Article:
Creativity and psychiatric disorders such as schizophrenia and bipolar disorders share genetic roots, a study has found.
A link between psychosis and creativity has long been discussed, with epidemiological studies often showing an overlap between these disorders and creative individuals – an overlap that appears to be independent of IQ.
However, it is unclear if the association is because of common environmental factors or genetics.
Scientists from deCODE Genetics in Reykjavík, Iceland, have now found a genetic basis for psychosis and creativity.
The study, published in the journal Nature Neuroscience, looked at whether common genetic variants affect the risk of bipolar disorder and schizophrenia using data from large studies including over 150,000 individuals who were either healthy or had one of the two disorders.
"Here we investigated whether common variants that affect the risk of schizophrenia and bipolar disorder, and thus are potentially detrimental to the individuals who carry them, may also underlie cognitive traits that can be advantageous to society," the authors wrote.
Findings provided support for the idea that the genetic factors increase the risk of certain psychiatric illnesses could also influence the creative aptitude of unrelated, healthy individuals.
Researchers first found the genetic variants associated with increased disease risk. They then applied these findings to predict disease risk in over 86,000 individuals from Iceland – the same variants predicted whether the participants (without suffering from any psychiatric disorders) were members of the national artistic societies.
Next, the team found the same variants could be used to predict whether people from separate groups in Sweden and the Netherlands were employed in creative professions.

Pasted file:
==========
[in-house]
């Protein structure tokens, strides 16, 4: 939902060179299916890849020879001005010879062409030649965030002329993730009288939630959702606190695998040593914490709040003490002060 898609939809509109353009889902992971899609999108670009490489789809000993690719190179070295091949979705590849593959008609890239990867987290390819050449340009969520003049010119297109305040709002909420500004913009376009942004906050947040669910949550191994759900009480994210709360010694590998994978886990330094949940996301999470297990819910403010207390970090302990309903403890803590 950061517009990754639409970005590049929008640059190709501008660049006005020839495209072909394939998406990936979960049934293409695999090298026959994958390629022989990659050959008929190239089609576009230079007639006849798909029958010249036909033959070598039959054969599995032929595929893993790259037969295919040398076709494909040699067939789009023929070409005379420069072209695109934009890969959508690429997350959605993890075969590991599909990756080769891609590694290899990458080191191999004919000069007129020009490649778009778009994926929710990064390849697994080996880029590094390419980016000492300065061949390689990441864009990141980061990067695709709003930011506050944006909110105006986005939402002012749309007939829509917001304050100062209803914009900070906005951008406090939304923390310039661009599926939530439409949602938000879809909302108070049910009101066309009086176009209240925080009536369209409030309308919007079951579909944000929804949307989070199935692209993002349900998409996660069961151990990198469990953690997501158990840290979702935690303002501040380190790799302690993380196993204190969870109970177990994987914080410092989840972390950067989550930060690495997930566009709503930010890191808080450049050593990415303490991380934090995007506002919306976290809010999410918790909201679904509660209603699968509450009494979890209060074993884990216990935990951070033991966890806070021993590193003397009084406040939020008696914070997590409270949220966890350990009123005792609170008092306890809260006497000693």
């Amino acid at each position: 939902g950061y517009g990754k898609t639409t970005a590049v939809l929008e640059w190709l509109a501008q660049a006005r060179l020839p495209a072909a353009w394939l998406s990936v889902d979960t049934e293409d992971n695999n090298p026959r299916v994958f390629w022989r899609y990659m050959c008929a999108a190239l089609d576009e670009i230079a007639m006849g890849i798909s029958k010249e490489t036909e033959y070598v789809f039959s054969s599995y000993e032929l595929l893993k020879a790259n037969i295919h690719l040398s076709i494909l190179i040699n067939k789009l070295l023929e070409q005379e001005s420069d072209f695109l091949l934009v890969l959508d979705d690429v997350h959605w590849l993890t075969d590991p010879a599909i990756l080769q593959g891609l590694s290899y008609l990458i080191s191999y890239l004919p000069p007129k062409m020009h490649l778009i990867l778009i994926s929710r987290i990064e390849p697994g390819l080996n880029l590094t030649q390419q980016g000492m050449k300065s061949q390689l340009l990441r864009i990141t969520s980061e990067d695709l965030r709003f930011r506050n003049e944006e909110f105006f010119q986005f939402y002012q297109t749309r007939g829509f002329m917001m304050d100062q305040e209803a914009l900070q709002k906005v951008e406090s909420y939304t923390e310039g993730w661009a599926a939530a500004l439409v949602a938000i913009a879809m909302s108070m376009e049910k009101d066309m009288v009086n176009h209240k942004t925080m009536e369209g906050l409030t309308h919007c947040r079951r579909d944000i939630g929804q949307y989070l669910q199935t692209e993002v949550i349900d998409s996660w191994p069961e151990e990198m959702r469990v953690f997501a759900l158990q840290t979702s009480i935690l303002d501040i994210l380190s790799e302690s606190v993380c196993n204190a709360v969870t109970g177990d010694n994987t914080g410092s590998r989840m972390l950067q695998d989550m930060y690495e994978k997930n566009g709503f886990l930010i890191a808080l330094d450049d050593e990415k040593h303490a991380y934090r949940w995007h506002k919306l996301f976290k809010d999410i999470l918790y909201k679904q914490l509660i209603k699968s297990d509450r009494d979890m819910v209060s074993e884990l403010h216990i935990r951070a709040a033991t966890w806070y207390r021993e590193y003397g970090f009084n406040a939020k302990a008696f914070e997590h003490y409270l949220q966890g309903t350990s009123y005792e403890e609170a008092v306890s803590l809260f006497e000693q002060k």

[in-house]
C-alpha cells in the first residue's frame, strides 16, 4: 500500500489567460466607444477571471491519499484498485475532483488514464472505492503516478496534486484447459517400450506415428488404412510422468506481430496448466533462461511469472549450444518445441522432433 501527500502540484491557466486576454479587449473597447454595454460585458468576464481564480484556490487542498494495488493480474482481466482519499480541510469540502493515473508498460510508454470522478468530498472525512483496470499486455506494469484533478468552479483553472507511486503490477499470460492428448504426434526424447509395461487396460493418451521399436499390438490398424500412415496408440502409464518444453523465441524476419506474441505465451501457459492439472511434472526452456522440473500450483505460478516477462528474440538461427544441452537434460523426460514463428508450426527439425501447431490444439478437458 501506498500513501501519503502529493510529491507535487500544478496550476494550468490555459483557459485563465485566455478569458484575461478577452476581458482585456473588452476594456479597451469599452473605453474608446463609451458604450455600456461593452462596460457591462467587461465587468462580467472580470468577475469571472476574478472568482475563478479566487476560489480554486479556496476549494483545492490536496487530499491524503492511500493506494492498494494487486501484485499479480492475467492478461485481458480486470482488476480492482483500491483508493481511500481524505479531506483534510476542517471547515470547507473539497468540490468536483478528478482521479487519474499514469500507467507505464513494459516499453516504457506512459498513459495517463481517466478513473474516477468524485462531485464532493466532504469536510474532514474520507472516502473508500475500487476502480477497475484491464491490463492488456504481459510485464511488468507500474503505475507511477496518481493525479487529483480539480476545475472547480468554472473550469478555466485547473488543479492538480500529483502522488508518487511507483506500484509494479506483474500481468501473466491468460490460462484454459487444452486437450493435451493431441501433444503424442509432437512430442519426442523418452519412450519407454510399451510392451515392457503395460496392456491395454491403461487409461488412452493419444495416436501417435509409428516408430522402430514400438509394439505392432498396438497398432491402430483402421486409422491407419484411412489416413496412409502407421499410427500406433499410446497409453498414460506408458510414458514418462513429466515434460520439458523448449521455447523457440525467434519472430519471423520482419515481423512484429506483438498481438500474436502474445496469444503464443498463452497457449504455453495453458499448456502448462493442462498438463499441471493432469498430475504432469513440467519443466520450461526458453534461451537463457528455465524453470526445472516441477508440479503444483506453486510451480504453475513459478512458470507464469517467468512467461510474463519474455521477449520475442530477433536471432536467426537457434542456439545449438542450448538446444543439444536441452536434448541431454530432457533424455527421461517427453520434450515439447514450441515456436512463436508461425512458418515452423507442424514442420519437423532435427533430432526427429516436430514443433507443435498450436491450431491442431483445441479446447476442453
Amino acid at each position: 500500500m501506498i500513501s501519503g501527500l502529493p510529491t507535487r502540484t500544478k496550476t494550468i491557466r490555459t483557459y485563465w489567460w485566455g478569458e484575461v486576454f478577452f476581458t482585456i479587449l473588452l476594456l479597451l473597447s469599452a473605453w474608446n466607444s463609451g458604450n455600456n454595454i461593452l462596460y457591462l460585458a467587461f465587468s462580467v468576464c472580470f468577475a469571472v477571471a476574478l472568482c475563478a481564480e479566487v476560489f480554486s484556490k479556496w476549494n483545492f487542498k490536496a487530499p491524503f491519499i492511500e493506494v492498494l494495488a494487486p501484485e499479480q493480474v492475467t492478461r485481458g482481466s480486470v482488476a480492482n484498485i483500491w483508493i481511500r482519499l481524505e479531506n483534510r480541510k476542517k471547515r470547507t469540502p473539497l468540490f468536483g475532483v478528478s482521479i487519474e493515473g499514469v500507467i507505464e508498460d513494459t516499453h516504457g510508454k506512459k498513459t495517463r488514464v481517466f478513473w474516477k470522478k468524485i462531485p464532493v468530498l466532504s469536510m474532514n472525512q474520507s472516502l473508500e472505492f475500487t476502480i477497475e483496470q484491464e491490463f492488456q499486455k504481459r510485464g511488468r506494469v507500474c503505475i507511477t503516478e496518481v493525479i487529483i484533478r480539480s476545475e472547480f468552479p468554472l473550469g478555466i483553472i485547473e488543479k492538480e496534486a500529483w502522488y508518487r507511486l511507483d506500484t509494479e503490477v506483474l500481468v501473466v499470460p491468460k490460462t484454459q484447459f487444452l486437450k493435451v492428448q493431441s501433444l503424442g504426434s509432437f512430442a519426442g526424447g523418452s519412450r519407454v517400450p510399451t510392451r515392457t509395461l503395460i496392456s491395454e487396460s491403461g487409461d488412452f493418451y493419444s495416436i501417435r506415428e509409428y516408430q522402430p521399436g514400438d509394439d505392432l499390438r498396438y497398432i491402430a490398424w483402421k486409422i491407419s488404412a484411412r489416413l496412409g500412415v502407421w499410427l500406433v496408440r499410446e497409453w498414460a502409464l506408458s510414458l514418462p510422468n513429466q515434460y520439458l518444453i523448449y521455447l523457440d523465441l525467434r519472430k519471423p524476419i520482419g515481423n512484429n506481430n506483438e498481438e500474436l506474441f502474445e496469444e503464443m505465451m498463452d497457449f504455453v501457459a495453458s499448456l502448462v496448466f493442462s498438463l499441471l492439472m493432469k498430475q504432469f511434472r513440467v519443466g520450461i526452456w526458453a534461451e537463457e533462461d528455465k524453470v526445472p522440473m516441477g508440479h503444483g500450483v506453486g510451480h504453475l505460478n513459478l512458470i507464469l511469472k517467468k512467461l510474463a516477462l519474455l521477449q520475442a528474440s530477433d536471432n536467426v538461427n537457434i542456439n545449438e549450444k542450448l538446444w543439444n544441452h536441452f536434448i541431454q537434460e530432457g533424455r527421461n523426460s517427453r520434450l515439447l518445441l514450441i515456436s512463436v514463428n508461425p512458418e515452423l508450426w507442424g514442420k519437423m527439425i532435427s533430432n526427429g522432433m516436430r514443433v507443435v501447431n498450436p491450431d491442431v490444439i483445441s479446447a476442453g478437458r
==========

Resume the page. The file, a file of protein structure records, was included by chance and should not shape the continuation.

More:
The relationship between all groups could not be accounted for through IQ, education attainment or how closely a participant was related to someone with schizophrenia.
"Our study lends support to direct influences of genetic factors on creativity as opposed to sharing an environment with individuals with psychosis influencing creative aptitude," they wrote.
"Thus, the main finding presented here is that creativity, conferred, at least in part, by common genetic variants, comes with an increased risk of psychiatric disorders conferred by the same genetic variants. How this genetic overlap fits into evolutionary models of disease persistence remains to be determined."
Kari Stefansson, lead author of the study, said: "We are here using the tools of modern genetics to take a systematic look at a fundamental aspect of how the brain works. The results of this study should not have come as a surprise because to be creative you have to think differently from the crowd and we had previously shown that carriers of genetic factors that predispose to schizophrenia do so."